What are non-disparagement clauses?

In general, a non-disparagement clause restricts individuals from taking any action, including making comments, that negatively impacts an organization, its reputation, products, service or employees.

Non-disparagement clauses are increasingly common in employment contracts, and they are frequently present in settlement or severance agreements which are entered into between an employer and employee when employment relations turn sour. The rationale for this is simple: employers do not want to be disparaged by their existing or ex-employees.

Are non-disparagement clauses enforceable in Hong Kong?

The Employment Ordinance (Cap.57) is silent on whether non-disparagement clauses are enforceable, although general principles of contract law allow parties to freely enter into agreements that are binding between them, provided consideration is given.

Until the recent case of City University of Hong Kong v Hans Richard Mahncke [2015] HKCU 1786, the Hong Kong Court has not confirmed whether non-disparagement clauses which are used in an employment context are enforceable in Hong Kong.

City University of Hong Kong v Hans Richard Mahncke [2015] HKCU 1786

Mr. Mahncke bought various defamation claims against members of the University in 2013 and the matter was settled out of court by way of a settlement agreement entered into between Mr. Mahncke and the University at that time.

As part of this settlement agreement, the University paid Mr. Mahncke a settlement sum in return for a mutual release of all claims that the parties might bring against each other. Mr. Mahncke also agreed to release all claims against a host of people related to the University. Despite this, Mr. Mahncke was said to have made disparaging claims about various ex-colleagues in 2013 and 2014 in emails and in legal proceedings. As a result, the University applied for declaratory and injunctive relief against Mr. Mahncke for breach of the settlement agreement.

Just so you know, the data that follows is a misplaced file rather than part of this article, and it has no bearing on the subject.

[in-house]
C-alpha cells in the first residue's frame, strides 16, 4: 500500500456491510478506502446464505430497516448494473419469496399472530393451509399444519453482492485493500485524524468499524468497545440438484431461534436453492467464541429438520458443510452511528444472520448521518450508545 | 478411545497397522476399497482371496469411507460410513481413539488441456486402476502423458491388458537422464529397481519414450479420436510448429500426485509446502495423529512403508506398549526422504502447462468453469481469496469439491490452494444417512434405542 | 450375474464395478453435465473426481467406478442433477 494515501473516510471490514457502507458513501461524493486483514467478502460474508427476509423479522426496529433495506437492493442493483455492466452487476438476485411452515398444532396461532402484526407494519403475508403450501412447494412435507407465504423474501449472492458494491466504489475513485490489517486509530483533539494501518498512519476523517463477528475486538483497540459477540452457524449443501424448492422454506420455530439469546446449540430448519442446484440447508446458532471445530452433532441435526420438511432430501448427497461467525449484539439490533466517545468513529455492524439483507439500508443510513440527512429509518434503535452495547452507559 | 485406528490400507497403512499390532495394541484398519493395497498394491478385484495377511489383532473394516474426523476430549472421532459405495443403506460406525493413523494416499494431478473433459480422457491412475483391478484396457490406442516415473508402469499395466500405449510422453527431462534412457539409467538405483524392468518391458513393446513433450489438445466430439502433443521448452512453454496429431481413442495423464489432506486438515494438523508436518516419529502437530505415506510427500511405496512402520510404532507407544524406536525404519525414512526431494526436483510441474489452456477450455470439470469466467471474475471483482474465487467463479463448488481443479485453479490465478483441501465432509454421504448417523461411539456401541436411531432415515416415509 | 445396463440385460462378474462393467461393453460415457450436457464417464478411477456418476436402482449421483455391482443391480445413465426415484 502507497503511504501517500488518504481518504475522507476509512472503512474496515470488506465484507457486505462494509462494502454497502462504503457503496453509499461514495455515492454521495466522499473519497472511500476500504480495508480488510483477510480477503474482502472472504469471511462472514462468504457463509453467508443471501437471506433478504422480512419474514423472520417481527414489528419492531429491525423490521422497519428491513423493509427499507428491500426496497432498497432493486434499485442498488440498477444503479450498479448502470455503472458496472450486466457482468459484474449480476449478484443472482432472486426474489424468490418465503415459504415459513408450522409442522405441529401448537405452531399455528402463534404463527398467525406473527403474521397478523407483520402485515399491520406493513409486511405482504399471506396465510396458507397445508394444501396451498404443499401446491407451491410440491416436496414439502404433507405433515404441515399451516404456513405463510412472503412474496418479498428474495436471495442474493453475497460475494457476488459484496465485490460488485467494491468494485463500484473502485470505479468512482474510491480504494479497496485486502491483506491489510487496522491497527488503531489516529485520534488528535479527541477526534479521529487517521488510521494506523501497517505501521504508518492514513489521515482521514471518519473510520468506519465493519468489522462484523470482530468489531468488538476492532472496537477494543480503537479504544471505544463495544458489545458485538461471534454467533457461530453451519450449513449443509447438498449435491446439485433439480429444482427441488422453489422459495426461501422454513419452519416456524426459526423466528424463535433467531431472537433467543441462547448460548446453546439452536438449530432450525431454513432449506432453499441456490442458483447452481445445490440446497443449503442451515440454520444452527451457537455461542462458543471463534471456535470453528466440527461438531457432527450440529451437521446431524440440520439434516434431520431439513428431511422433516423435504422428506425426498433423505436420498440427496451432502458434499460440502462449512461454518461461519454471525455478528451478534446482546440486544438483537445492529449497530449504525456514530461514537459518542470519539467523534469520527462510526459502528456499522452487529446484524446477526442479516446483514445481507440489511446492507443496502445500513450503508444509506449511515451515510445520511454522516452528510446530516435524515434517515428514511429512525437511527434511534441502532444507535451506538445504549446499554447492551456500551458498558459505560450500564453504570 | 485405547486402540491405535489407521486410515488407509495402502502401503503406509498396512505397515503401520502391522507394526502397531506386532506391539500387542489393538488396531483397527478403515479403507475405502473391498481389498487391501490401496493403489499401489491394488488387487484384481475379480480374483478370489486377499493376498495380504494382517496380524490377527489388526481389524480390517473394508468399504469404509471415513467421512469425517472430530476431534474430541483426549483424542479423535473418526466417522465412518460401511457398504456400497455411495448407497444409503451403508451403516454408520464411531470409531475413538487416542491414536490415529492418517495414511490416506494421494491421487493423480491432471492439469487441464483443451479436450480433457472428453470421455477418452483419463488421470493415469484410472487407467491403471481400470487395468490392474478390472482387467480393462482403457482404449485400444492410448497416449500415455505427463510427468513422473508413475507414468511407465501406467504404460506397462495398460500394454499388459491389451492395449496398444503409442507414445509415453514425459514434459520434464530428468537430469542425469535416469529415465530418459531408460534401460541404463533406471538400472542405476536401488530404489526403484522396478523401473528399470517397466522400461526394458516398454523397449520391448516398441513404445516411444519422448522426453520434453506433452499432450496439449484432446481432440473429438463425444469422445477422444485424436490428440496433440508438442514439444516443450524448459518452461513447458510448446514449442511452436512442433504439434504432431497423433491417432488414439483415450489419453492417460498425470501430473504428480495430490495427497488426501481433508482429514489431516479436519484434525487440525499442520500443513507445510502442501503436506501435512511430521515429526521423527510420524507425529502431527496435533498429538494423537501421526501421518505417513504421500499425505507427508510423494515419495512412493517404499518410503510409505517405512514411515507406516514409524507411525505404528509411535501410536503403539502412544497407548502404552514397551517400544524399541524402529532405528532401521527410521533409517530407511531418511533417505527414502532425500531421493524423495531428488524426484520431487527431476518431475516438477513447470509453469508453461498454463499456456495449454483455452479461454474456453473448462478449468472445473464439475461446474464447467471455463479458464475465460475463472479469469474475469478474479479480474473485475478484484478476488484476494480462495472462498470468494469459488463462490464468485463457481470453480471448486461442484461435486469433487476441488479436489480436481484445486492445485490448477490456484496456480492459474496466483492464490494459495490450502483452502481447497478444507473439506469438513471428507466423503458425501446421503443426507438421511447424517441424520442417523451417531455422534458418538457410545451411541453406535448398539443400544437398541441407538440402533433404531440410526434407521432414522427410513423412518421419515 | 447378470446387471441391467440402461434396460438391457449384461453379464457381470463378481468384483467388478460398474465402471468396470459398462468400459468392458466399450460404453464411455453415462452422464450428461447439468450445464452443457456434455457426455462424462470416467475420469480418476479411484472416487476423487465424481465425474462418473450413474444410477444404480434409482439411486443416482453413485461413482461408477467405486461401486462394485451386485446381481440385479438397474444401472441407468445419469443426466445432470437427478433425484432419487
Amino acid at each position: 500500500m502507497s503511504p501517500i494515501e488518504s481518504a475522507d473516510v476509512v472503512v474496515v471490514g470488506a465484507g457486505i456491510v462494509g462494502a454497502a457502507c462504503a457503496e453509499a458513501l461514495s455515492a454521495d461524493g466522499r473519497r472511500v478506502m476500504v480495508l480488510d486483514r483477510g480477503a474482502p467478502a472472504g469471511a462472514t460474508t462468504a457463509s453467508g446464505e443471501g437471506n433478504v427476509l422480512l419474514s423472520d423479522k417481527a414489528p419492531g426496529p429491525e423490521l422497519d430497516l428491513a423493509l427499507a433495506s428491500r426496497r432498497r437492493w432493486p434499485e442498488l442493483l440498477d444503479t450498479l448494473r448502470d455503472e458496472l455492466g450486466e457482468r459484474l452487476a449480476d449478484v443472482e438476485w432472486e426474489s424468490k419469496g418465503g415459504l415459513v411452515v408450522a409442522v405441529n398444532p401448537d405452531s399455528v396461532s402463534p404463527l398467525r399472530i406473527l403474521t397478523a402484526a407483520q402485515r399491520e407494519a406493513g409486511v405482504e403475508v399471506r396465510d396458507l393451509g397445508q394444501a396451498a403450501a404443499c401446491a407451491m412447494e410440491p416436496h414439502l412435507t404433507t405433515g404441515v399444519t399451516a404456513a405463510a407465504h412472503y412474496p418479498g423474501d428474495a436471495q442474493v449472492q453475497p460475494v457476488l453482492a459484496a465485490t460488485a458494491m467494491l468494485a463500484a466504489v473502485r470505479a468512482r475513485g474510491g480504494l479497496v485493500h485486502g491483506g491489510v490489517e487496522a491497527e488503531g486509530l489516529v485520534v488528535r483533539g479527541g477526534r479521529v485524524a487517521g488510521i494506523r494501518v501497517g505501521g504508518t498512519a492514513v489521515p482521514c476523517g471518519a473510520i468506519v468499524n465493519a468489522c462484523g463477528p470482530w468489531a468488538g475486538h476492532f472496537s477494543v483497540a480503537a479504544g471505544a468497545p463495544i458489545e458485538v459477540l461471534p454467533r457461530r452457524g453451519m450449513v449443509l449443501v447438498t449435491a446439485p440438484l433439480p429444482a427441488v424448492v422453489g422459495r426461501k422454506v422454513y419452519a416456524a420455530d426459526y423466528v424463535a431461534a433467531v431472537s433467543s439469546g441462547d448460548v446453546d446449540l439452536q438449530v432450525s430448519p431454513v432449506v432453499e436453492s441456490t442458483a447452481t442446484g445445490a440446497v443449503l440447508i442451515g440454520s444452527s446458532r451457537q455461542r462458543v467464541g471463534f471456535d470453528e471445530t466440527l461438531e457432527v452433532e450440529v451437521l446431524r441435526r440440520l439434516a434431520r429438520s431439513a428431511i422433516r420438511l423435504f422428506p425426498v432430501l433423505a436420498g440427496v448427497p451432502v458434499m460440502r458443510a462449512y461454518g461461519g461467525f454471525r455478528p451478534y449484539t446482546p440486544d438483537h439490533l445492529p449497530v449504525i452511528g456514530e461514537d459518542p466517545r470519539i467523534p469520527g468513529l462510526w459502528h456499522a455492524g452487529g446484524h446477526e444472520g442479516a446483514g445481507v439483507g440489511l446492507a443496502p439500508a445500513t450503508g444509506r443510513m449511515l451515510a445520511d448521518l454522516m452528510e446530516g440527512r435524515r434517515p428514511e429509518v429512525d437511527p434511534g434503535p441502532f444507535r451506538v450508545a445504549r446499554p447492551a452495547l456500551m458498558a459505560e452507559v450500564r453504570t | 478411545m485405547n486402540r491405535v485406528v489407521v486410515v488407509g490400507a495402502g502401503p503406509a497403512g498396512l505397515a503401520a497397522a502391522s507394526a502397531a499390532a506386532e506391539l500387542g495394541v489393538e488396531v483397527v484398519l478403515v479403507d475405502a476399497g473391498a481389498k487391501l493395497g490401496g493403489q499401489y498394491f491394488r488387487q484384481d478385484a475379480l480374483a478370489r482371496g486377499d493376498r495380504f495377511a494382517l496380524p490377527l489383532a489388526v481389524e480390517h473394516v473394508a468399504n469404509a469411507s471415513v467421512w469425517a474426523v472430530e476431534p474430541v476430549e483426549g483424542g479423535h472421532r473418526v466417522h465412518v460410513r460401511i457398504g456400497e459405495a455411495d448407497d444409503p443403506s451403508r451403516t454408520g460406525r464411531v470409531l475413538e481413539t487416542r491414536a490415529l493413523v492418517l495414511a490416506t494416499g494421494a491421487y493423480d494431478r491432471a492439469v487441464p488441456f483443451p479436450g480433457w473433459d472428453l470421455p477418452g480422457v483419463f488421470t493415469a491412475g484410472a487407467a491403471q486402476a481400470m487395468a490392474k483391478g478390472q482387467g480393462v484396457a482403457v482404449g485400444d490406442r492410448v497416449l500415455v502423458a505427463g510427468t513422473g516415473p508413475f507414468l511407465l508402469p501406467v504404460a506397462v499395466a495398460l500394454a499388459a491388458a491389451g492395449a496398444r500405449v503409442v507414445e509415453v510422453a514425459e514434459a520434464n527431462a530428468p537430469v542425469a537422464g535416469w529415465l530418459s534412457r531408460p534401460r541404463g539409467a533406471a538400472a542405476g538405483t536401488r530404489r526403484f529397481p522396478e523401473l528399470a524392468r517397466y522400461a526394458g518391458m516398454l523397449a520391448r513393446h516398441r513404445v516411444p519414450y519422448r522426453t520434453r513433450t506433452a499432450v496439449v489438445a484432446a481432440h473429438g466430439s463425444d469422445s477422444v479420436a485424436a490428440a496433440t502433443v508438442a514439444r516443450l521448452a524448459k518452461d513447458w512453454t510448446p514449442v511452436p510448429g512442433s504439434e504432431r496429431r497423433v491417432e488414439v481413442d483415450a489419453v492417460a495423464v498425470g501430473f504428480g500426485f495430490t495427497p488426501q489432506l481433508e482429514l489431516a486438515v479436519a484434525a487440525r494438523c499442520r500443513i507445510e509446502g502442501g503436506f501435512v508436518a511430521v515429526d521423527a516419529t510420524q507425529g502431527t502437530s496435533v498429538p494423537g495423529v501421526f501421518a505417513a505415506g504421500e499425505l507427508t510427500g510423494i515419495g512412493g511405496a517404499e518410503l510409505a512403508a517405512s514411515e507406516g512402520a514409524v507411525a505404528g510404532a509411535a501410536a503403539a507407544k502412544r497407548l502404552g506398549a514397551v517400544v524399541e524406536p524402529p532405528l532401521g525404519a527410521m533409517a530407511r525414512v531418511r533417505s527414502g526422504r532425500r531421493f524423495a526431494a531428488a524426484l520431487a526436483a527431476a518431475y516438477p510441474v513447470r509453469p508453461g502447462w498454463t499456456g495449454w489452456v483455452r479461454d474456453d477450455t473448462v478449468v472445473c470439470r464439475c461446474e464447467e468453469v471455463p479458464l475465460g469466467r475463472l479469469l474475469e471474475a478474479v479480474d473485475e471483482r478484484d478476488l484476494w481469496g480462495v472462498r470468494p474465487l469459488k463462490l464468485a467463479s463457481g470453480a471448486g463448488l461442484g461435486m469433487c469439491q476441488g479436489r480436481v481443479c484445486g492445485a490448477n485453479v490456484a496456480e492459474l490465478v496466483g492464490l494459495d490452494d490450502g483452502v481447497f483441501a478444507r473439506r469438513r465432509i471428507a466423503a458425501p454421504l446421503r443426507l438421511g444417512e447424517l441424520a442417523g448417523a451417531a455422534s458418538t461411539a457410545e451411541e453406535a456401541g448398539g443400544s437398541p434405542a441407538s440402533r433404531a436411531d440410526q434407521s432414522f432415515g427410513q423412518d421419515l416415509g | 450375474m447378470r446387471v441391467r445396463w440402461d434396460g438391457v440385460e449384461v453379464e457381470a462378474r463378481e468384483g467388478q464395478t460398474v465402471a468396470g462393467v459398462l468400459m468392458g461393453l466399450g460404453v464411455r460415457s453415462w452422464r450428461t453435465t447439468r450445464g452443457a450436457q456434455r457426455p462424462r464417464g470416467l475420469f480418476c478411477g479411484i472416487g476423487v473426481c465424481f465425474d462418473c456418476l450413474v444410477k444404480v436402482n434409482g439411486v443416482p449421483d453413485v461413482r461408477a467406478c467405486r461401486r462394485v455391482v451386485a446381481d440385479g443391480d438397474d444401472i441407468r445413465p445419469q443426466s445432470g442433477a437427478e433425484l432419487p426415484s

The Honourable Justice L. Chan ruled by way of his judgment dated 30 July 2015 that:-

  1. the settlement agreement was valid and binding on Mr. Mahncke; and
  2. multiple injunctions should be granted to restrain Mr. Mahncke from (i) making disparaging statements about the University, including any officer, employee, agent or council member (both past and present) of the University and (ii) pursuing any of the claims made against some of the officers of the University.

Mr. Mahnke, who was absent from the hearing, was ordered to pay costs amounting to HK$225,000.

Conclusion

The City University of Hong Kong v Hans Richard Mahncke decision brings comfort to employers by confirming that non-disparagement clauses are valid and enforceable in Hong Kong and goes to show that the court will go so far as to grant injunction orders against individuals who fail to abide by these clauses in settlement agreements.